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Go No Poo: How to Switch to No Shampoo Hair Care

Go No Poo: How to Switch to No Shampoo Hair CareFor the second time in my life, I’m making the move to no poo – no shampoo hair care, that is. The first time I tried it, it was partially out of necessity, as we didn’t have running water or an easy place to wash my hair (which was long enough to require a large amount of water to shampoo). This time, it’s more from a desire to have a simpler (and cheaper) routine for my personal hygiene. I use Dr Bronners soap, which is safe, cheap, and effective, but I really don’t like washing my hair with it, so if I can get by without using shampoo, I’m a happy guy.

And after over a month in, the no poo method is working well for me.

[Just for background on this, my hair reaches almost to my waist, so if I can go no poo, just about anyone can. I also don’t shower every day, so if you do that, and you have short hair, you really don’t need shampoo anyway.]

This first couple of weeks of the no poo experiment, I just brushed my hair well before showering, rinsed it thoroughly, and dried and brushed it as usual. I could start to feel the oils building up on my hair and scalp, but it wasn’t obvious or noticeable to anyone else. If anything, the oils in my hair kept the little wispy flyaway hairs out of my face, and added body to my hair.

At the beginning of the third week, I felt like I really wanted to scrub my scalp, so I took a couple of tablespoons of baking soda, mixed it with a little water, and used that to “wash” my hair, rinsing it with plain water afterward. My scalp felt super-clean, but my hair felt a little dry afterward, as we didn’t have any vinegar on hand to follow the baking soda treatment.

This last weekend, we just got back from a two week road trip, so after almost 2000 miles in the truck, including camping just about every night, a couple of hot springs visits, and a sweatlodge, so I was ready to really clean my hair again. This time, I made sure we had apple cider vinegar, and did the above baking soda wash, rinsed that out, and then mixed a little vinegar with water and poured that over my hair. After a minute, I rinsed it out, and I could instantly feel the difference it made to the ‘tangle factor’ of my hair. There was a slight vinegar scent even after rinsing, but it quickly went away as my hair dried, probably helped by the fact that I usually sit in the sun until it’s dry.

Previously, I was making a strong batch of rosemary tea, sometimes with nettles or horsetail, and using that instead of baking soda and vinegar, so I believe I’ll alternate the two and see how that works out. I’ve also heard that fresh lemon juice is excellent, so if I see a good price on lemons, I’ll give that a go as well.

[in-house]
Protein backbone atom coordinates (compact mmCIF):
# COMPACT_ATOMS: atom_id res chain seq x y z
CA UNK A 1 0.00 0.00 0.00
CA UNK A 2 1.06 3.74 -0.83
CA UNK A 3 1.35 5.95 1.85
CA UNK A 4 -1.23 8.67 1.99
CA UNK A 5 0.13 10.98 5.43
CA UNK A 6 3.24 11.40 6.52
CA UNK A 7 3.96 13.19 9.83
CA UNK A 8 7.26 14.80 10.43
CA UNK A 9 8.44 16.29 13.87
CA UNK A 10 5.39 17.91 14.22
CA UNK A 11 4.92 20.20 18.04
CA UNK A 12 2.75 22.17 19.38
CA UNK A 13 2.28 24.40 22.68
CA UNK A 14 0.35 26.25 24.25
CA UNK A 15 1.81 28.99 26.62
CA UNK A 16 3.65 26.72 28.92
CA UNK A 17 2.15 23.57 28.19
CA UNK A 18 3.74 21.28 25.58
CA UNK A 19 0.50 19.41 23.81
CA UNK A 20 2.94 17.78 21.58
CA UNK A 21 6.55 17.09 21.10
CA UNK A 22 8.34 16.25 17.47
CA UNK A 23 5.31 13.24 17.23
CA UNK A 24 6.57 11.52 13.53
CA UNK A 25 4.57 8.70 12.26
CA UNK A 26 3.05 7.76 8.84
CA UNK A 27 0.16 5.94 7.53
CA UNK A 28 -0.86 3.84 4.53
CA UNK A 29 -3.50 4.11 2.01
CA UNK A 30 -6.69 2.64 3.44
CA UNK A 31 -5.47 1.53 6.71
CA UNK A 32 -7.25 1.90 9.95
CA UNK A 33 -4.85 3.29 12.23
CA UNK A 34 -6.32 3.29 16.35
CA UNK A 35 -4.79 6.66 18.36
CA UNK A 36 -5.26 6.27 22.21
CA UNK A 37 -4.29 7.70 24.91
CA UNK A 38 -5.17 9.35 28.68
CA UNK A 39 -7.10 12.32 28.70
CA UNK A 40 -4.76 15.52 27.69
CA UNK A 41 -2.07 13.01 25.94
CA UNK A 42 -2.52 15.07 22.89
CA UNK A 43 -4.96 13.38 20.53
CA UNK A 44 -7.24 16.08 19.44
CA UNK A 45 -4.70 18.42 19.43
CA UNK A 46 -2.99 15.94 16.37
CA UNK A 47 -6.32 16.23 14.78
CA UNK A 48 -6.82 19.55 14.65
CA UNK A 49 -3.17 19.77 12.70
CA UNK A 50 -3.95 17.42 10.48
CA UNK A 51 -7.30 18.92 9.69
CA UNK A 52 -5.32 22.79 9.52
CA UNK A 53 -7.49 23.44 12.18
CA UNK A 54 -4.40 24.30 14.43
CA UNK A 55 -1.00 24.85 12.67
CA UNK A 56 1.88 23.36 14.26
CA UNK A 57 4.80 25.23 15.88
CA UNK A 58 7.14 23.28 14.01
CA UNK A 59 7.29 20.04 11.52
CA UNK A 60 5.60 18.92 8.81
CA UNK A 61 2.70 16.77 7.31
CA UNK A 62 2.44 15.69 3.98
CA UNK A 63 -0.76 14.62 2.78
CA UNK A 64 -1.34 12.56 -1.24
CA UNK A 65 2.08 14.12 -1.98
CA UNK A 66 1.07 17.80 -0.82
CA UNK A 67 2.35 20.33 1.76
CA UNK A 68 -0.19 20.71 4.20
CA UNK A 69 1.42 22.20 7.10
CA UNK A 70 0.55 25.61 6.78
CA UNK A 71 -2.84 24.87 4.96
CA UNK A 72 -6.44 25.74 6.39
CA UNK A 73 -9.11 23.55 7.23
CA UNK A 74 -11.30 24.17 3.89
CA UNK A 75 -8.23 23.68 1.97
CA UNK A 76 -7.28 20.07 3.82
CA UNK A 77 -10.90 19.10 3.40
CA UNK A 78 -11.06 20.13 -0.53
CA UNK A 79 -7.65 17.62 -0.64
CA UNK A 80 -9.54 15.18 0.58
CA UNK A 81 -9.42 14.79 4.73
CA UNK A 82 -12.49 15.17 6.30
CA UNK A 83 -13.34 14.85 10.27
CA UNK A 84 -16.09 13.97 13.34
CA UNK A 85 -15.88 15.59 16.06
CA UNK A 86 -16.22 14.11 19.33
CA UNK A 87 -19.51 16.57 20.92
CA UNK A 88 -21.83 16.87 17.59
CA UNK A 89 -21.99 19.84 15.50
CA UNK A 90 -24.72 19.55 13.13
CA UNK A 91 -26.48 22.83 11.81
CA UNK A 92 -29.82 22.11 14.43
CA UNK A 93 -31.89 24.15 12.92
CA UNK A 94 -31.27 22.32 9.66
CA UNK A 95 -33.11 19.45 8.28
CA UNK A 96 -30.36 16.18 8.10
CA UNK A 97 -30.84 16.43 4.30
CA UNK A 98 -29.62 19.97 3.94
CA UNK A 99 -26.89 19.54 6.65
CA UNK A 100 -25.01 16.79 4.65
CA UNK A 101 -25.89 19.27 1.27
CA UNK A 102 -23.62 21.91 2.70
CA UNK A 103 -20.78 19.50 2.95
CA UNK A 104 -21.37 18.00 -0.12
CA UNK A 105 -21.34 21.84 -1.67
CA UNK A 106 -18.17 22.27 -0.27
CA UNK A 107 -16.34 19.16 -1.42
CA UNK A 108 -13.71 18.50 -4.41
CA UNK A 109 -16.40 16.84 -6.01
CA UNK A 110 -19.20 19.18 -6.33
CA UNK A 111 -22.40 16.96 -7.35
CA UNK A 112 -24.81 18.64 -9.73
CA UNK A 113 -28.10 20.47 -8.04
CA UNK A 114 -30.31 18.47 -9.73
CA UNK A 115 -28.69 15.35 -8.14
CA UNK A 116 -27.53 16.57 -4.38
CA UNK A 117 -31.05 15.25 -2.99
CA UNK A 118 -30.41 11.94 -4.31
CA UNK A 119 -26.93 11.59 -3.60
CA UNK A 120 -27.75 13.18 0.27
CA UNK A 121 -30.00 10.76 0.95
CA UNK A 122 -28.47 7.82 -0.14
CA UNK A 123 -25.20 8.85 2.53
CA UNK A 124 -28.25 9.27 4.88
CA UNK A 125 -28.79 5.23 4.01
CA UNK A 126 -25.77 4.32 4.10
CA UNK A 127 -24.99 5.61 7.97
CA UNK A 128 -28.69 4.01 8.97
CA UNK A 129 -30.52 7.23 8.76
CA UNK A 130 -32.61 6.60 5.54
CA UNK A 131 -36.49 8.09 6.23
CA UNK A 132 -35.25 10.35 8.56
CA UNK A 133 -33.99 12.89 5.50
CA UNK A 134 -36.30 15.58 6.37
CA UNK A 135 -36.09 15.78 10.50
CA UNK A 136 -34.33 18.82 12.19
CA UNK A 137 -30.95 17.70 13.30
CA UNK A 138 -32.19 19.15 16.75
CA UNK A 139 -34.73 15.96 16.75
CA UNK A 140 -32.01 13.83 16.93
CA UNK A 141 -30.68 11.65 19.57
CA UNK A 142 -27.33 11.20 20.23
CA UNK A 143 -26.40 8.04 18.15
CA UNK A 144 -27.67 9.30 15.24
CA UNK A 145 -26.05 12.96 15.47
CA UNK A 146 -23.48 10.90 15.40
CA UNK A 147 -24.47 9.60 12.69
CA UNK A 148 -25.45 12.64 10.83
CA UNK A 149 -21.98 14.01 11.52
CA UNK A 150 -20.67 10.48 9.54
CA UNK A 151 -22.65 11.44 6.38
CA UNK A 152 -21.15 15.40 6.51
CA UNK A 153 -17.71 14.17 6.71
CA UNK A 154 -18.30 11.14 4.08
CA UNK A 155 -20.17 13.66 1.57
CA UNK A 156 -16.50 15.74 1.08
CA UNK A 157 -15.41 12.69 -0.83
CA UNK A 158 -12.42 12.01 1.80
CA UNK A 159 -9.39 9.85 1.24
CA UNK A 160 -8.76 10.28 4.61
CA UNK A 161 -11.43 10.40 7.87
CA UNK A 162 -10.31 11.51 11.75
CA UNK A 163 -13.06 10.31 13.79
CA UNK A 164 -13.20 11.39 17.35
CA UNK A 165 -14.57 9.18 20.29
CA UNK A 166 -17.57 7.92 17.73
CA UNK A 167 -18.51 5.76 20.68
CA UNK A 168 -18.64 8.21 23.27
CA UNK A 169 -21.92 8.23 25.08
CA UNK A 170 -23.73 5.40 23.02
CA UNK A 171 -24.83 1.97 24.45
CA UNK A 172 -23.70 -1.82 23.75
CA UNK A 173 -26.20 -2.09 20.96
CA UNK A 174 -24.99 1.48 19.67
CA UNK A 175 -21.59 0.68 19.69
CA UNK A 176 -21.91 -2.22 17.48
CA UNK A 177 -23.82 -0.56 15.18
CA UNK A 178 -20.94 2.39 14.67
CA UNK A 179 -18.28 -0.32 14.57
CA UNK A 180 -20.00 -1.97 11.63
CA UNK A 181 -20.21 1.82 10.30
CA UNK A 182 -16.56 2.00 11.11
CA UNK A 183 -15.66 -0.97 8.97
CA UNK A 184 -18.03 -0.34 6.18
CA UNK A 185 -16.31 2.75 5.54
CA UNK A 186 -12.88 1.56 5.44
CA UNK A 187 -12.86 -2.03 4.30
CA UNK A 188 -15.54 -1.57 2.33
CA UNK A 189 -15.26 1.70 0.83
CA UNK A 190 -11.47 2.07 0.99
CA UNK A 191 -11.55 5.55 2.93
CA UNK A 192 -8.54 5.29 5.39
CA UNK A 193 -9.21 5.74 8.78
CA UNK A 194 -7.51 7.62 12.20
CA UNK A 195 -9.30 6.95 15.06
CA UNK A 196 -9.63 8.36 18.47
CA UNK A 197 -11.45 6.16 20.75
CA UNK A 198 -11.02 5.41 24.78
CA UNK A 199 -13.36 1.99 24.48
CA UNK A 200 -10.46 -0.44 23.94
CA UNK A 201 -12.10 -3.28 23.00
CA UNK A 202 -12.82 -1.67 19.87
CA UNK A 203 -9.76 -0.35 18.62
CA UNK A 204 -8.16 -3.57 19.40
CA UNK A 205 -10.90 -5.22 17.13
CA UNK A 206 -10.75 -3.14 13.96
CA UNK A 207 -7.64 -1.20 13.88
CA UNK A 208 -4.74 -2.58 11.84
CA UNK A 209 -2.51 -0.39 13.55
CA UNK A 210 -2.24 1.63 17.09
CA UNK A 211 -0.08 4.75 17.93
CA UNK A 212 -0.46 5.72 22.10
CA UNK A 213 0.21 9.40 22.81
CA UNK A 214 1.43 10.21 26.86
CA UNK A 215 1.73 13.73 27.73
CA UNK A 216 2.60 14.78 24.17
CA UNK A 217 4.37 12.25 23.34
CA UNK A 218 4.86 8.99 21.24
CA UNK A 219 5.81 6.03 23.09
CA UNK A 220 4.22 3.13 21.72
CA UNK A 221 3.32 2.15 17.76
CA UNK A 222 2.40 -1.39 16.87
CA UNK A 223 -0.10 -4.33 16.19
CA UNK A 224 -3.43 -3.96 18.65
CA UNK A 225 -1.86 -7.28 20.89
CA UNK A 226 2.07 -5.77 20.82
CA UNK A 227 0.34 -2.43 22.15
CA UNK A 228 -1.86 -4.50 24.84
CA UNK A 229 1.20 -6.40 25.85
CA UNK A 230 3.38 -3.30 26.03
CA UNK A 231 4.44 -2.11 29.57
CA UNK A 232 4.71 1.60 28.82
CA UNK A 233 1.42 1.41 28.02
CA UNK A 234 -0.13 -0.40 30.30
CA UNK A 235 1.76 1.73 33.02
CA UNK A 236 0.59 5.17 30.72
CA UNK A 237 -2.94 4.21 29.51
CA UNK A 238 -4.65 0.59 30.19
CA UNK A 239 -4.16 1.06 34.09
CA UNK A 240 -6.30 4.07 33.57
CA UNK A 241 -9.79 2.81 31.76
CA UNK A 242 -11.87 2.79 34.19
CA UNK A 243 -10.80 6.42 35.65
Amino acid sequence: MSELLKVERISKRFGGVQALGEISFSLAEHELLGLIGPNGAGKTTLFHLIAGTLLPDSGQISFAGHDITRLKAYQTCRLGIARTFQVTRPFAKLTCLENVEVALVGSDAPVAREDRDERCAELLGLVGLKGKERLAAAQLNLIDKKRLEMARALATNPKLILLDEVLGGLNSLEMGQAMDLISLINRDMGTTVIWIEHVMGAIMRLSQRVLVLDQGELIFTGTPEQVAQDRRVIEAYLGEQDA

As it stands now, after 6 weeks of no poo, my hair feels and looks healthy and clean, so I see no reason to go back to buying shampoo ever again.

So why would you choose to switch to the no shampoo method?

1. It’s one less thing that you need to spend money on.

2. Even ‘natural’ shampoos have ingredients that aren’t so great for us, and many of them contain toxic chemicals as well.

3. If you use soap/shampoo every day, your hair gets dried out, so you need to condition it. Once it’s conditioned, it starts to feel greasy right away, leading you to wash it again and start the process all over. Why not let your hair and scalp reach a natural moisture equilibrium? (By the way, this is also my argument for giving up lip balm – because your lips get addicted to it, you always need to put it on. I don’t ever use it, so I don’t need it.)

4. Think of all the water going down the drain full of shampoo and conditioner, adding to the burden of needing to be treated to remove those residues (or to be leached into your yard through the septic system). Instead, baking soda, vinegar, rosemary tea, and lemons are food – pretty basic stuff.

Here are a couple of good resources to get you started:

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33 Responses to Go No Poo: How to Switch to No Shampoo Hair Care

  1. Lemon juice is great for the hair the only issue and this may not bother you is over time it starts to bleach the hair. Just a little bit but depending on the hair’s reaction is can turn into a lot. Cranberry juice is also a wonderful rinse but it will leave red highlights in the hair and more over time. I actually rinse with that a lot just for that reason…LOL! Personally I have found inexpensive olive oil is a great conditioner. (especially for curly hair folks like myself)

    • Cranberry juice sounds cool! I wonder if I could use something near me like prickly pear fruit to use as a juice?

      When I was using shampoo, sometimes I would put coconut oil my hair for a bit before washing it, and then after rinsing the shampoo out, it would feel conditioned. I haven’t tried olive oil yet.

      Cheers

  2. I am sure the prickly pear would work just as well. I don’t use coconut only because I am allergic. I have also heard good things about aloe, and almond oil. I suppose all are just personal preferences. Steaming some prickly pear in hot water with some herbs and vinegar would prob make a very nice rinse and an easy thing to customize!

  3. I could probably easily go no poo as my hair is really short at this point (what’s left of it!). As it is I shampoo once a week with my wife’s shampoo (ironically called No-Poo). I bet I don’t need it and perhaps I do it more habitually than anything.